Puzzling or Puzzled?

What building a puzzle for the first time in a long time reminded me about leadership

  1. Let go of what you think you know

I realised this when I saw 1000 puzzle pieces chaotically spread across my kitchen table. What we think we know limits our effectiveness. A bold statement, but how often are we (myself included) blinded by our own biases, presumptions and beliefs. Most of the time, we’re not even aware of how we limit ourselves (and others!)

Over years of lived experience, we gather a set of beliefs and assumptions about ourselves and the the world that governs the way we make sense of everything. These perceptions transform how we interpret ourselves, each other and the events in our lives. Our mindset, our disposition, our attitude, even our moods act as filters on the lens with which we see the world.

Without an awareness of where our thinking is at or monitoring our emotions, we have a recipe for missed opportunities, misguided assumptions and incorrect opinions. Bias, opinion, perception and judgment is something that can only be understood through reflection. And once understood, best left behind.

Top tip: stay curious.

2. Try a different angle

I remember attending a course once where the presenter invited a participant to step up onto their chair, he asked them to describe the room from their vantage point. Next he invited that person to climb onto the desk and once again describe their viewpoint. Next he invited them to step down onto the floor and describe again, the scene in front of them. It was a powerful reminder of how different angles influence how we see the same things.

My puzzle forced me to try every angle. So many pieces looked the same, but just weren’t the right fit. Same in life and in leadership — different voices, different perspectives, different experiences add richness and vibrancy, depth and flexibility; as well as scope and insight to situations. Whilst we may all be experiencing the same situation, we are not experiencing it the same way.

This is the basis of critical thinking. Diverse viewpoints help us stay aware that reality is probably a mix of many different points of view. Understanding this and making it neither right nor wrong helps us remain focused on keeping it real. And it doesn’t hurt either, to think of things from different perspectives yourself. Try Edward De Bono’s Six Thinking Hats.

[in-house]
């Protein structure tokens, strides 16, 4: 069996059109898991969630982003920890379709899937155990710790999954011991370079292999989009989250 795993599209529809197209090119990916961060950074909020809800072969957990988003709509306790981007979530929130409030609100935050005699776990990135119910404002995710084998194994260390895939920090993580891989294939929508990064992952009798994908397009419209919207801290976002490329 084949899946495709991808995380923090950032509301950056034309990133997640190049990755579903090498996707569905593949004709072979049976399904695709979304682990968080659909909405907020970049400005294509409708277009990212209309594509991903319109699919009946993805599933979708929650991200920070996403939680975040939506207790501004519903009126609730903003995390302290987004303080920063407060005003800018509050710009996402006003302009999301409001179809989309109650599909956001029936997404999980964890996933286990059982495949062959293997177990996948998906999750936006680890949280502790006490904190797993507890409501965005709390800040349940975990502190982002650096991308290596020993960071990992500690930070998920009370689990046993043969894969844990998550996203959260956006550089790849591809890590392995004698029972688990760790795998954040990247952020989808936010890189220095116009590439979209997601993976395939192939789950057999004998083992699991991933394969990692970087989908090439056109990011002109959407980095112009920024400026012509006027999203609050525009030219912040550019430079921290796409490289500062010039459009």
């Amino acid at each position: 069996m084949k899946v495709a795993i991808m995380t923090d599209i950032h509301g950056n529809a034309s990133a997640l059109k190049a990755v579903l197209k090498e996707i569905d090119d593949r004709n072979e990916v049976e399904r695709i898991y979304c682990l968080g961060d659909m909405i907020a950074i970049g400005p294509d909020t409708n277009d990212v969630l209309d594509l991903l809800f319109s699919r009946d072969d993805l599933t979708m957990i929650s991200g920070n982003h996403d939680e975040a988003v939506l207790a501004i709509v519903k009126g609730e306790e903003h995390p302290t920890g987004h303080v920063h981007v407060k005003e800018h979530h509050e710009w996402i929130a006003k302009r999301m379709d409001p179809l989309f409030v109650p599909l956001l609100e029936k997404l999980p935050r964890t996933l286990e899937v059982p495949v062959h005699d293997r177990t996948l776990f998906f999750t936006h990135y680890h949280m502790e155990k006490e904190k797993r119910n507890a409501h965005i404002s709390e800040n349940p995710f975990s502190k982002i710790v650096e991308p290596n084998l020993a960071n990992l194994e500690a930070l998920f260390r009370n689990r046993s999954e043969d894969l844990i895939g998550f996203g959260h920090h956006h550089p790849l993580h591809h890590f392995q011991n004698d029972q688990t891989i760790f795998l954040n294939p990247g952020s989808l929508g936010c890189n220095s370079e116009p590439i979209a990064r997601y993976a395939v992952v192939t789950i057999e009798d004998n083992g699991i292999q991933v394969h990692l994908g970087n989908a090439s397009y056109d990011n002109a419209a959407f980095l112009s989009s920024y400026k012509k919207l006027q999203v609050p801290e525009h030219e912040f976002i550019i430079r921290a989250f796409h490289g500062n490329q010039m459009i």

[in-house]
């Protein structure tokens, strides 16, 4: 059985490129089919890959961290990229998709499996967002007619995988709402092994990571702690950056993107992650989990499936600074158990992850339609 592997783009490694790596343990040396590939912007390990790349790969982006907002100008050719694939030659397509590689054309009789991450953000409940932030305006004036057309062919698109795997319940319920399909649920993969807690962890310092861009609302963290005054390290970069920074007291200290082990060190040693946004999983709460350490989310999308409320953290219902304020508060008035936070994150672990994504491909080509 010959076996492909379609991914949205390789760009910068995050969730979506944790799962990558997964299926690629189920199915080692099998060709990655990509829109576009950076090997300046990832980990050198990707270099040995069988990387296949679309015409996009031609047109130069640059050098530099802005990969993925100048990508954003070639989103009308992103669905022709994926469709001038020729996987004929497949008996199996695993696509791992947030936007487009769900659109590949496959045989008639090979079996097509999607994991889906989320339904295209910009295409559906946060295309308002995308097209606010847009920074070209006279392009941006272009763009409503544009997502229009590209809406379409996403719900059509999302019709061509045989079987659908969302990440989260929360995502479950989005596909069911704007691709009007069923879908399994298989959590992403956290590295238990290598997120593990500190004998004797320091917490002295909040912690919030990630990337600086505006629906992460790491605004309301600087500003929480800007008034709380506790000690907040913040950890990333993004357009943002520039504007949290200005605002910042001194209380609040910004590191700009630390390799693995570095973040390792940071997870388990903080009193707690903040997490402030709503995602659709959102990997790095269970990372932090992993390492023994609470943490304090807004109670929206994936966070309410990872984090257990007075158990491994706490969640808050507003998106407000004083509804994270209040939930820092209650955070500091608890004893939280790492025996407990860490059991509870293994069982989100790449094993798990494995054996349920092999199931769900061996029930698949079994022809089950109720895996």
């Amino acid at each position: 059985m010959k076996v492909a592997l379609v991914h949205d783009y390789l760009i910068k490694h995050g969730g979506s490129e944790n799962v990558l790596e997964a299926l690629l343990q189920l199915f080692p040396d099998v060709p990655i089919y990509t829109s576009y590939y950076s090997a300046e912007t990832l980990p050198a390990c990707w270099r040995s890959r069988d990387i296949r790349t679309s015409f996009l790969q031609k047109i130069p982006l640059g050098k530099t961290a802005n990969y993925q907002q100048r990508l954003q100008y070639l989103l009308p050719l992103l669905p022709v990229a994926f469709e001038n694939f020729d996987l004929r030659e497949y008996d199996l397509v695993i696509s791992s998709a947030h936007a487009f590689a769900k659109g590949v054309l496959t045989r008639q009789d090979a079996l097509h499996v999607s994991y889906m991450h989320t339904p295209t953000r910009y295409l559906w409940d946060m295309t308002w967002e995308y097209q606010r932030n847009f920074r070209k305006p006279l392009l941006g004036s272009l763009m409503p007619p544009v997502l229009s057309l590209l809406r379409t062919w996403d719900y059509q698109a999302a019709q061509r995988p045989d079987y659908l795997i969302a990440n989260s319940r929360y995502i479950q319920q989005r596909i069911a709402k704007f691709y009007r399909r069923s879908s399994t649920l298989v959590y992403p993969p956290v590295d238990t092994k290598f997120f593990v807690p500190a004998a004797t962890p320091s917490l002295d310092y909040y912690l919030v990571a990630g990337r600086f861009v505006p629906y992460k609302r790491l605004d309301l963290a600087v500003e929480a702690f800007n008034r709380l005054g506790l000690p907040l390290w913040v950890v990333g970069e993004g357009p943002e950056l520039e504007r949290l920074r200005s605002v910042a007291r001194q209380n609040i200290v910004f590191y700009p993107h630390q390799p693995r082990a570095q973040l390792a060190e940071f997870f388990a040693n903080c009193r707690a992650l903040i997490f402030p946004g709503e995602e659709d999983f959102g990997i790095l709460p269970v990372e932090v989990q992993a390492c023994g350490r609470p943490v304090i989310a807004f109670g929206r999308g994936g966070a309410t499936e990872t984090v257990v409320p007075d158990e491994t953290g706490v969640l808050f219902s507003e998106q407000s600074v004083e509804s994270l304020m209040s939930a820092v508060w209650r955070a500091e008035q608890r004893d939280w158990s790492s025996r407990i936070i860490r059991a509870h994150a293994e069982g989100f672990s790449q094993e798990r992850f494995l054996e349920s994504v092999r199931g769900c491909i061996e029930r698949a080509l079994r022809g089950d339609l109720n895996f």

Top tip: Keep it real.

3. Gain perspective

It’s difficult to let go of long-held viewpoints and beliefs. Understanding when to walk away to gain perspective on a situation is one of the greatest skills any leader can learn. Utilising this skill allows us time to reflect and maintain presence of mind. It allows us to be gracious and graceful under pressure. It allows us to be compassionate with ourselves and others, and helps us gain clarity and focus on what matters now.

When others fail to meet our expectations, it is imperative that we frame our disappointment tactfully. Failing to do so can undermine our authority, as well as disempower our team. Respect that is lost because of an outburst or misplaced judgment has long lasting repercussions. Find ways to be firm and fair. Be sincere and considered in your evaluation of the situation. The onus for good communication always lies with the leader.

Top tip: take a helicopter view

4. Make sure you have all the pieces

This speaks for itself! One missing piece and the whole has a glaring big hole in it! We are only ever as good as the information we have. This applies to you and your team. Information sharing is a two-way street. When your team functions well, you get the right information in the right way at the right time. Similarly, teams that operate effectively require good input. Does your team enjoy psychological safety? Do they collaborate and feel seen and heard? Are they confident enough to share their ideas and concerns? Does everyone believe that their opinion matters?

It is only in an environment where trust exists that we authentically contribute and collaborate. Any relationship lives or dies by the level of trust. High trust = courage and connection.

Information is shared quickly, effectively and efficiently. Teams function fast and perform optimally. So do leaders.

Top tip: create safety

5. Plan

Fail to plan and you plan to fail. Goal setting and vision statements should not only be in the domain of start-ups and entrepreneurs. It is especially important for teams who’ve been working together for some time. Taking time to plan, strategise and engage your team creates an environment of accountability and encourages individuals to keep learning, allowing them to flourish individually and together.

As well as having professional goals, personal goals add meaning and depth to your achievements. Knowing what matters to you, and why you’re working hard on developing yourself, your business, your brand and your team becomes ever more meaningful when you know how to balance it with your personal life.

Take time to reflect on and engage with your nearest and dearest. Are they engaged with your dreams, do they feel supported and cared for. Who are you “being” for them? And as importantly, how are you “being” for yourself? Is your perfectionism kept in check by your compassion, is your drive balanced by rest. In other words, “Do you like the company you keep in the quiet moments?” (From The Invitation http://www.oriahmountaindreamer.com)

Top tip: Stay calm, plan and keep piecing the puzzle together!




Founder-Coach, Leadership Advocate, Writer

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Gretel Huntington-Smythe

Gretel Huntington-Smythe

Founder-Coach, Leadership Advocate, Writer

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